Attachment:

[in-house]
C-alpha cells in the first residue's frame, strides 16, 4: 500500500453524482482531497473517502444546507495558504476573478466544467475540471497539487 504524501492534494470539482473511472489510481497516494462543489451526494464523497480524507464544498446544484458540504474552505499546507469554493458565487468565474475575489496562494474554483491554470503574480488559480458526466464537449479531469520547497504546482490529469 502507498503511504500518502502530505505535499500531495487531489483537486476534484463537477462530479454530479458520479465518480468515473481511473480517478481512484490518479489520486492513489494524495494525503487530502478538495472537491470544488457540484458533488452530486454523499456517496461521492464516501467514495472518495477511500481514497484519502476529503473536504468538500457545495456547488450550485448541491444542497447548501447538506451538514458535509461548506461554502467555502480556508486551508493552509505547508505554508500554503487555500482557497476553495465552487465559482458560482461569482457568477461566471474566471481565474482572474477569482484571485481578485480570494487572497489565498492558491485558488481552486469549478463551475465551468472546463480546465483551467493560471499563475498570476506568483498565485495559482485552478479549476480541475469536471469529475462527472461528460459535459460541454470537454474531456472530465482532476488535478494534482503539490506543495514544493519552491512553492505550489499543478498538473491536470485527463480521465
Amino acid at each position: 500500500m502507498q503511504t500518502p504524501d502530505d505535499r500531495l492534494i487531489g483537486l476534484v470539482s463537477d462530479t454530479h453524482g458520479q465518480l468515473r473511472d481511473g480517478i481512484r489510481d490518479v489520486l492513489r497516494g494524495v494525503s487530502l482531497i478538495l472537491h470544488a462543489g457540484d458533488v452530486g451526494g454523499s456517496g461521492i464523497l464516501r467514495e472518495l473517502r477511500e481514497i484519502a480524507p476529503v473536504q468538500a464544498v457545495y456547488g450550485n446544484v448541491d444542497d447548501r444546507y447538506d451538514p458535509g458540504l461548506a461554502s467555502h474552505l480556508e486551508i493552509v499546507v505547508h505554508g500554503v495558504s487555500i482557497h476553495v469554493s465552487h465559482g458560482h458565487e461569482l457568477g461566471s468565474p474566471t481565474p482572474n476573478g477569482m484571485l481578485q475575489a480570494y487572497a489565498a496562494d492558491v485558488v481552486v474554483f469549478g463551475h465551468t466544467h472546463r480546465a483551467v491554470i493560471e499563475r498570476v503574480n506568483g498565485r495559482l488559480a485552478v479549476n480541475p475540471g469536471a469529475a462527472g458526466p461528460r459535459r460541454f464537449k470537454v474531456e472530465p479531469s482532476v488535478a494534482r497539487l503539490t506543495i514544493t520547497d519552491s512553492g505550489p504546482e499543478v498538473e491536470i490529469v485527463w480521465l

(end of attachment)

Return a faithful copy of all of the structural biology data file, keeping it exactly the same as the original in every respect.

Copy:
[in-house]
C-alpha cells in the first residue's frame, strides 16, 4: 500500500453524482482531497473517502444546507495558504476573478466544467475540471497539487 504524501492534494470539482473511472489510481497516494462543489451526494464523497480524507464544498446544484458540504474552505499546507469554493458565487468565474475575489496562494474554483491554470503574480488559480458526466464537449479531469520547497504546482490529469 502507498503511504500518502502530505505535499500531495487531489483537486476534484463537477462530479454530479458520479465518480468515473481511473480517478481512484490518479489520486492513489494524495494525503487530502478538495472537491470544488457540484458533488452530486454523499456517496461521492464516501467514495472518495477511500481514497484519502476529503473536504468538500457545495456547488450550485448541491444542497447548501447538506451538514458535509461548506461554502467555502480556508486551508493552509505547508505554508500554503487555500482557497476553495465552487465559482458560482461569482457568477461566471474566471481565474482572474477569482484571485481578485480570494487572497489565498492558491485558488481552486469549478463551475465551468472546463480546465483551467493560471499563475498570476506568483498565485495559482485552478479549476480541475469536471469529475462527472461528460459535459460541454470537454474531456472530465482532476488535478494534482503539490506543495514544493519552491512553492505550489499543478498538473491536470485527463480521465
Amino acid at each position: 500500500m502507498q503511504t500518502p504524501d502530505d505535499r500531495l492534494i487531489g483537486l476534484v470539482s463537477d462530479t454530479h453524482g458520479q465518480l468515473r473511472d481511473g480517478i481512484r489510481d490518479v489520486l492513489r497516494g494524495v494525503s487530502l482531497i478538495l472537491h470544488a462543489g457540484d458533488v452530486g451526494g454523499s456517496g461521492i464523497l464516501r467514495e472518495l473517502r477511500e481514497i484519502a480524507p476529503v473536504q468538500a464544498v457545495y456547488g450550485n446544484v448541491d444542497d447548501r444546507y447538506d451538514p458535509g458540504l461548506a461554502s467555502h474552505l480556508e486551508i493552509v499546507v505547508h505554508g500554503v495558504s487555500i482557497h476553495v469554493s465552487h465559482g458560482h458565487e461569482l457568477g461566471s468565474p474566471t481565474p482572474n476573478g477569482m484571485l481578485q475575489a480570494y487572497a489565498a496562494d492558491v485558488v481552486v474554483f469549478g463551475h465551468t466544467h472546463r480546465a483551467v491554470i493560471e499563475r498570476v503574480n506568483g498565485r495559482l488559480a485552478v479549476n480541475p475540471g469536471a469529475a462527472g458526466p461528460r459535459r460541454f464537449k470537454v474531456e472530465p479531469s482532476v488535478a494534482r497539487l503539490t506543495i514544493t520547497d519552491s512553492g505550489p504546482e499543478v498538473e491536470i490529469v485527463w480521465l